If the transaction is to the committed (“Commit” in decision block 425), the workflow environment state will take on the most recently persisted post-transaction state (act 427). The transaction framework will make sure that the other transactionally-aware resources that were altered as part of the transaction also continue with their post-transaction state.

Regardless of whether the transaction is rolled-back or committed, the continuation based runtime then unregisters in the transaction (act 428), thereby completing the method 400. This unregistering is represented by the step 8 in FIG. 5.

Accordingly, the embodiments described herein present an effective mechanism for a transaction to use the services of a continuation based runtime without requiring the transaction to be created by the continuation based runtime. Therefore, acts that are performed as part of the transaction may be shared by components outside of the continuation based runtime, and by components internal to the continuation based runtime. This allows for effective and flexible composition of transactions thereby bridging across the boundaries of the continuation based runtime in the transactional world.

The present invention may be embodied in other specific forms without departing from its spirit or essential characteristics. The described embodiments are to be considered in all respects only as illustrative and not restrictive. The scope of the invention is, therefore, indicated by the appended claims rather than by the foregoing description. All changes which come within the meaning and range of equivalency of the claims are to be embraced within their scope.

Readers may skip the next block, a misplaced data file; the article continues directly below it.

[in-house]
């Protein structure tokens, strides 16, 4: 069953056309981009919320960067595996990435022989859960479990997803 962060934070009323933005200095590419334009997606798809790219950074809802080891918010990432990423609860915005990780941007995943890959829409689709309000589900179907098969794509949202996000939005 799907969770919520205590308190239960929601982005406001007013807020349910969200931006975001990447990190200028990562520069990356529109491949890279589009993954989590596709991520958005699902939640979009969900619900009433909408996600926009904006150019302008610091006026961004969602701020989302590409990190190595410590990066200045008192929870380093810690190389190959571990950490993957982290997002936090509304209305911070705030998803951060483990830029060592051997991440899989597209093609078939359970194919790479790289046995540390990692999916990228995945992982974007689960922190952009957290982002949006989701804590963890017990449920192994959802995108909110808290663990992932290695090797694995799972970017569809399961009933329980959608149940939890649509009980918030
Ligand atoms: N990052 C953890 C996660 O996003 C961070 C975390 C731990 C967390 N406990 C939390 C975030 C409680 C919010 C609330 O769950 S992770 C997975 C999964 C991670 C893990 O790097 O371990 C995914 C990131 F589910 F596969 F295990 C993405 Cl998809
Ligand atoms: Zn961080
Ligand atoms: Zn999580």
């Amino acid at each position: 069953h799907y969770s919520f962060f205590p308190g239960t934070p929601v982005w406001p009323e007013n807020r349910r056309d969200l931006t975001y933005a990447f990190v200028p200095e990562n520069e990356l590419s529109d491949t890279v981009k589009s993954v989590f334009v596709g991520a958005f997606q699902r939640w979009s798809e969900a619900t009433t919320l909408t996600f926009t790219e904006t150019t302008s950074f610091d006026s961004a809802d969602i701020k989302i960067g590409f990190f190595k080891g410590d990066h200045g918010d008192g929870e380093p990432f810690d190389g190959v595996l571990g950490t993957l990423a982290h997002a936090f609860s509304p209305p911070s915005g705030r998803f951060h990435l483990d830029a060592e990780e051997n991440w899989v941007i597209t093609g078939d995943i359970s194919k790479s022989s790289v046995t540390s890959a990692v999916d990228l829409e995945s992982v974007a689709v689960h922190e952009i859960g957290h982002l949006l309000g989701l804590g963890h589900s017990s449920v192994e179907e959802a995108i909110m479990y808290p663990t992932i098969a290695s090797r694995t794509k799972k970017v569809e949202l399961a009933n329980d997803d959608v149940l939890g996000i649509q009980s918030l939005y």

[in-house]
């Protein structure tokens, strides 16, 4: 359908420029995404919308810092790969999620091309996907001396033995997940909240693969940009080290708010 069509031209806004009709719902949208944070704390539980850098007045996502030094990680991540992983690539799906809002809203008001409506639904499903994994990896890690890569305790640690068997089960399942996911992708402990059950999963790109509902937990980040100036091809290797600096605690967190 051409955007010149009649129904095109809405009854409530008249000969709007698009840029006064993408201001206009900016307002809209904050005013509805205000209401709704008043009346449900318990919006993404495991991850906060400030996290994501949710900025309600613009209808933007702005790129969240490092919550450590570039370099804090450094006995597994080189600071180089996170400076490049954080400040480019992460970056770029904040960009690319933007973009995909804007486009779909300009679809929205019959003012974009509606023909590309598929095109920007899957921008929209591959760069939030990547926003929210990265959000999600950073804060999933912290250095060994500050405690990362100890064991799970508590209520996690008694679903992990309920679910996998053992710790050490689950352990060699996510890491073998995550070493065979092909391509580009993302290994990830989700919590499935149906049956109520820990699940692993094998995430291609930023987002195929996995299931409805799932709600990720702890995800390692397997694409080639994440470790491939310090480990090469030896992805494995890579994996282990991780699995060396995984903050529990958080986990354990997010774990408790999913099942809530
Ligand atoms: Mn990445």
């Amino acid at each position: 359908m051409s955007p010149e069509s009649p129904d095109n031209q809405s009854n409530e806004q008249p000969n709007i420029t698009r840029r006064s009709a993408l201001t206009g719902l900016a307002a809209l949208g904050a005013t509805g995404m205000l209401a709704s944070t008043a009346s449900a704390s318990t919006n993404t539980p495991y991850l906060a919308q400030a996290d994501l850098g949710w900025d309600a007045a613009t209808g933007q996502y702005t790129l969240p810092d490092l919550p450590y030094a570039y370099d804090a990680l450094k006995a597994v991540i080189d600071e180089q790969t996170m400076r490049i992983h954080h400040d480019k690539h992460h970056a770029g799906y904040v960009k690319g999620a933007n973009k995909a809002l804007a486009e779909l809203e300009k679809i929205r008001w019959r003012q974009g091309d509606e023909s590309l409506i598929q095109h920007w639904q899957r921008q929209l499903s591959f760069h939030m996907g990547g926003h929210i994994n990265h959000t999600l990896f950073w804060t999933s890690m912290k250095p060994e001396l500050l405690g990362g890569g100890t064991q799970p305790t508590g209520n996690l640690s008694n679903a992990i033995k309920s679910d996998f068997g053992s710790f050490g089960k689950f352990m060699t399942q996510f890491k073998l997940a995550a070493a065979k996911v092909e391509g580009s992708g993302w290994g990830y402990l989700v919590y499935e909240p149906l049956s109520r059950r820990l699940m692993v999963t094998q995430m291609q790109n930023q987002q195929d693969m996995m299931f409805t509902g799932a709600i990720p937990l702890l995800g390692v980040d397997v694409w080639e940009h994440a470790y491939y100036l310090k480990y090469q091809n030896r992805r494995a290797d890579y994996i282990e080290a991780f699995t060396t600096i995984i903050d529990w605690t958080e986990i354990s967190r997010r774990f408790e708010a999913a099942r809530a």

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Classifications
U.S. Classification718/106, 719/313
International ClassificationG06F9/445
Cooperative ClassificationG06F9/466
European ClassificationG06F9/46T
Legal Events
DateCodeEventDescription
Jul 18, 2008ASAssignment
Owner name: MICROSOFT CORPORATION, WASHINGTON
Free format text: ASSIGNMENT OF ASSIGNORS INTEREST;ASSIGNORS:PINTO, EDMUND SAMUEL VICTOR;WOLF, KENNETH DAVID;SCHMIDT,ROBERT BRIAN;AND OTHERS;REEL/FRAME:021258/0599;SIGNING DATES FROM 20080414 TO 20080416
Free format text: ASSIGNMENT OF ASSIGNORS INTEREST;ASSIGNORS:PINTO, EDMUND SAMUEL VICTOR;WOLF, KENNETH DAVID;SCHMIDT,ROBERT BRIAN;AND OTHERS;SIGNING DATES FROM 20080414 TO 20080416;REEL/FRAME:021258/0599